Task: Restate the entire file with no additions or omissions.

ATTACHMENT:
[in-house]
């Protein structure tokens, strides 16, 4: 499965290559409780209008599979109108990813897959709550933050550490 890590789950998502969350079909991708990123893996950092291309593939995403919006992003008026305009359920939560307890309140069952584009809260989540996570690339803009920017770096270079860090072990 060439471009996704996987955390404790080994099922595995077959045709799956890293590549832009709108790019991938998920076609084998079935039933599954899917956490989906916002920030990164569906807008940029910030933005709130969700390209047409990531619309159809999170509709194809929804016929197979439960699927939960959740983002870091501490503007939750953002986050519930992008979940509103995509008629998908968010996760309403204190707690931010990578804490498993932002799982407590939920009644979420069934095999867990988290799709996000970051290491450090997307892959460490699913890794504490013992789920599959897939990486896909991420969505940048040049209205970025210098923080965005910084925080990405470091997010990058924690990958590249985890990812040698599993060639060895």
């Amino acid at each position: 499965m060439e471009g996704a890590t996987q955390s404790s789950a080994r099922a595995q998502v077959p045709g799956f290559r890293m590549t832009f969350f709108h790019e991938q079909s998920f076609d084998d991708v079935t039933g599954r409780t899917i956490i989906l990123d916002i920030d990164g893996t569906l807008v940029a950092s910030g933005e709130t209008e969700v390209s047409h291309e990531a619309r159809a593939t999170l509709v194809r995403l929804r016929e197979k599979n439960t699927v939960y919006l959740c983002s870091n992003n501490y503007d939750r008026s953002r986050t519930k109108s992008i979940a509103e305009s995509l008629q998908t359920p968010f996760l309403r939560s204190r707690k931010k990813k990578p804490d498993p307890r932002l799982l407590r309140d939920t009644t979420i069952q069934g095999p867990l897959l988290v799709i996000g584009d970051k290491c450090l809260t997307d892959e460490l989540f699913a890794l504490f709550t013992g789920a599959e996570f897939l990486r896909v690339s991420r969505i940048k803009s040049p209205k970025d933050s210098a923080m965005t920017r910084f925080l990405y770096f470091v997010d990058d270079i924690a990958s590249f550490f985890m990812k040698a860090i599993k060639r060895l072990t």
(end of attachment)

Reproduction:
[in-house]
């Protein structure tokens, strides 16, 4: 499965290559409780209008599979109108990813897959709550933050550490 890590789950998502969350079909991708990123893996950092291309593939995403919006992003008026305009359920939560307890309140069952584009809260989540996570690339803009920017770096270079860090072990 060439471009996704996987955390404790080994099922595995077959045709799956890293590549832009709108790019991938998920076609084998079935039933599954899917956490989906916002920030990164569906807008940029910030933005709130969700390209047409990531619309159809999170509709194809929804016929197979439960699927939960959740983002870091501490503007939750953002986050519930992008979940509103995509008629998908968010996760309403204190707690931010990578804490498993932002799982407590939920009644979420069934095999867990988290799709996000970051290491450090997307892959460490699913890794504490013992789920599959897939990486896909991420969505940048040049209205970025210098923080965005910084925080990405470091997010990058924690990958590249985890990812040698599993060639060895």
């Amino acid at each position: 499965m060439e471009g996704a890590t996987q955390s404790s789950a080994r099922a595995q998502v077959p045709g799956f290559r890293m590549t832009f969350f709108h790019e991938q079909s998920f076609d084998d991708v079935t039933g599954r409780t899917i956490i989906l990123d916002i920030d990164g893996t569906l807008v940029a950092s910030g933005e709130t209008e969700v390209s047409h291309e990531a619309r159809a593939t999170l509709v194809r995403l929804r016929e197979k599979n439960t699927v939960y919006l959740c983002s870091n992003n501490y503007d939750r008026s953002r986050t519930k109108s992008i979940a509103e305009s995509l008629q998908t359920p968010f996760l309403r939560s204190r707690k931010k990813k990578p804490d498993p307890r932002l799982l407590r309140d939920t009644t979420i069952q069934g095999p867990l897959l988290v799709i996000g584009d970051k290491c450090l809260t997307d892959e460490l989540f699913a890794l504490f709550t013992g789920a599959e996570f897939l990486r896909v690339s991420r969505i940048k803009s040049p209205k970025d933050s210098a923080m965005t920017r910084f925080l990405y770096f470091v997010d990058d270079i924690a990958s590249f550490f985890m990812k040698a860090i599993k060639r060895l072990t």